The bath. With the relatively recent addition of indoor plumbing, baths have become something so common that we take them completely for granted. Our lives are so rushed and bustled that, when we do find time for it, the important healing and restorative aspects of bathing are completely lost to us. Important body cleansing has been demoted to a hurried slopping of soap and water across our bodies on a busy morning.  With the holidays fast approaching, now is as good a time as any to reexamine the  simple pleasures of bathing.

The ancient world built much of its social structure and religious rituals around bathing. The Greeks and Romans erected fanatically elaborate bathhouses which became meccas for human interrelations. Men conducted business at the bathhouse, while women socialized. The Japanese built unisex baths, but the intermingling of men and women was eventually prohibited as it created a more consequential kind of human “interrelations”.  The Russians only bathed at certain hours to avoid the bannik or goblin believed to haunt every local bathhouse. In fact, a Russian who didn’t frequent the banya at least three times a week was not considered a true Russian.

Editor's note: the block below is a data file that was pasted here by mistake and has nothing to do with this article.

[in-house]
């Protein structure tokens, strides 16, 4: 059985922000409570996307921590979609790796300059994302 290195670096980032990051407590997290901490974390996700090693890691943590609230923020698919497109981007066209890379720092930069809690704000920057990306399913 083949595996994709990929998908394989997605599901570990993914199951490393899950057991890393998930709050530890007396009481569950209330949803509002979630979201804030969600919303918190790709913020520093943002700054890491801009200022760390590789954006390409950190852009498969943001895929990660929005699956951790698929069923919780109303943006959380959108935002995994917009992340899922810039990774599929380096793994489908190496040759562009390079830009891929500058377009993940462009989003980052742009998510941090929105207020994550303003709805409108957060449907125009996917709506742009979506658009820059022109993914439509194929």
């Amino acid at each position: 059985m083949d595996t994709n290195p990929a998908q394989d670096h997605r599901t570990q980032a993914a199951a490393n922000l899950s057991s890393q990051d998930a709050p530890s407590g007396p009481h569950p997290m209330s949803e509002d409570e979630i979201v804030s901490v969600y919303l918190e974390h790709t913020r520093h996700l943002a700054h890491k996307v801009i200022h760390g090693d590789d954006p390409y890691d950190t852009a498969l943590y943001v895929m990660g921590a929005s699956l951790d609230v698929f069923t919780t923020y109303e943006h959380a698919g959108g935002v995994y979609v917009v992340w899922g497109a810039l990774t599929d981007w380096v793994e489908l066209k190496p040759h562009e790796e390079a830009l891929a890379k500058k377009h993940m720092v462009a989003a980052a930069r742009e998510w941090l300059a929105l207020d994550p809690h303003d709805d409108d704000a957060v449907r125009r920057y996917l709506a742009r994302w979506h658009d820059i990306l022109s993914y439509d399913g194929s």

For these ancient cultures, bathing was associated with soul purification. In Christian cultures, the holiday associated with bathing became known as Epiphany. Initially associated with the Magi’s realization of Christ’s divinity, the use of the word Epiphany is telling. Bathing in this sense of the word is a stripping away of the non-essential so the mind can be cleansed to accept revelation – and not just in the religious sense. Think how you feel after a hot bath. You’re relaxed, rejuvenated. Your mind feels open, at peace and clear of the demons from the day.

So obviously,  the benefits of bathing are not limited to cleanliness or ritual – there is a real physiological purification that happens during bathing that is highly restorative and reinvigorating. Baths are especially good for your skin.  A hot bath “opens up” your skin’s pores  – or more precisely – it loosens the sebum (oil secreted by skin) and dead cells clogging up the skin’s pores and makes the removal of pollutants easier.  Adding natural sea salts or green algea powder to your bathwater makes this process of restoration even more effective. The natural minerals in seaweed and sea salt treatments penetrate the dermis and help restore vitality and beauty to you skin.

So if you want to go totally “old school”, take some time to go back in time and experience what humans have been enjoying for thousands of years: a soothing, healing, private bath. Enjoy!